Staff at the Westside location of the  Santa Barbara Neighborhood Clinics unpack Direct Relief-donated vaccines on Jan. 16, 2018. The vaccines will be administered to people who have been exposed to floodwaters or debris from the Montecito mudslide. Tetanus can be transmitted from contaminated soil into the body through a wound, and the risk for the disease increases during exposure to disaster areas. (Lara Cooper/Direct Relief)
Santa Barbara Neighborhood Clinics unpack Direct Relief-donated tetanus vaccines on Jan. 16, 2018. The vaccines were administered to people who had been exposed to floodwaters or debris from the Montecito mudslide. Tetanus can be transmitted from contaminated soil into the body through a wound, and the risk for the disease increases during exposure to disaster areas. (Lara Cooper/Direct Relief)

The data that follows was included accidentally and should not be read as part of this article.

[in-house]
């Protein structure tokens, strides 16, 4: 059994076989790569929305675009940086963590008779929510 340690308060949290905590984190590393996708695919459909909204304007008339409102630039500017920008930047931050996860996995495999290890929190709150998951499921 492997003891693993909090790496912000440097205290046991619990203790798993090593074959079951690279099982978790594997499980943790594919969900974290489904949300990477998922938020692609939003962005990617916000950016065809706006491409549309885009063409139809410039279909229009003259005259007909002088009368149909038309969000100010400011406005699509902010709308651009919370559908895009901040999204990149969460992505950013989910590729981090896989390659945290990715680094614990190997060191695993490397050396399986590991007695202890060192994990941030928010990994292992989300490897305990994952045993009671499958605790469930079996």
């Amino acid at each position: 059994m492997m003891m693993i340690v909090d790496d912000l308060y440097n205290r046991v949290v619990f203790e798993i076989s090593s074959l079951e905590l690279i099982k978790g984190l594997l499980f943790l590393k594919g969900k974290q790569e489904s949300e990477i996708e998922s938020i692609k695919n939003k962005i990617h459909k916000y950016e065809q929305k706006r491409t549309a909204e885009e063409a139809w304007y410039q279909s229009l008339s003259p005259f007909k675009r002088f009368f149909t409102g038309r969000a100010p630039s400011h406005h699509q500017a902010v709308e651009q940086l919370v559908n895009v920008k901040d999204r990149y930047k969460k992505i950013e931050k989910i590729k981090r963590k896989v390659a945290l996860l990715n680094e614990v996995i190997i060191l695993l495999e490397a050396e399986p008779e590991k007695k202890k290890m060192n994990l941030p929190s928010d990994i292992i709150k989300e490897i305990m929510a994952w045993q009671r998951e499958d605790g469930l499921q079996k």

Leveraging Corporate and Charitable Support

When the Jesusita Fire was at its height in May 2009, Direct Relief partnered with UC Santa Barbara to set up an alternate care shelter at the university’s events center. Direct Relief deployed staff, volunteers, equipment, and supplies to rapidly set up this temporary location to receive up to 100 medically vulnerable people during evacuations due to the wildfire.  

That month, Direct Relief also completed a 2-year, $500,000 project, underwritten by the Orfalea Fund, to install a 250-kilowatt generator at Direct Relief’s facility. The diesel-powered generator, would ensure the organization could function independently of the power grid in emergency scenarios such as wildfires, mudslides, and other disasters, supplying power for up to 6 days without fuel resupply, or indefinitely with resupply.

Direct Relief continues to coordinate with corporate and non-governmental organizations to ensure needed supplies are available when wildfires strike. The organization is committed to ongoing relief efforts in these situations, with the help of generous contributions from the public and corporate sources.

Active Emergency Responses

Direct Relief staff load critical medicines and supplies on to a helicopter in San Juan on Dec. 18, 2017. The medicines went to Health ProMed Health Center on the island of Vieques, which was hard-hit by Hurricane Maria. (Photo by Donnie Hedden for Direct Relief)

Hurricanes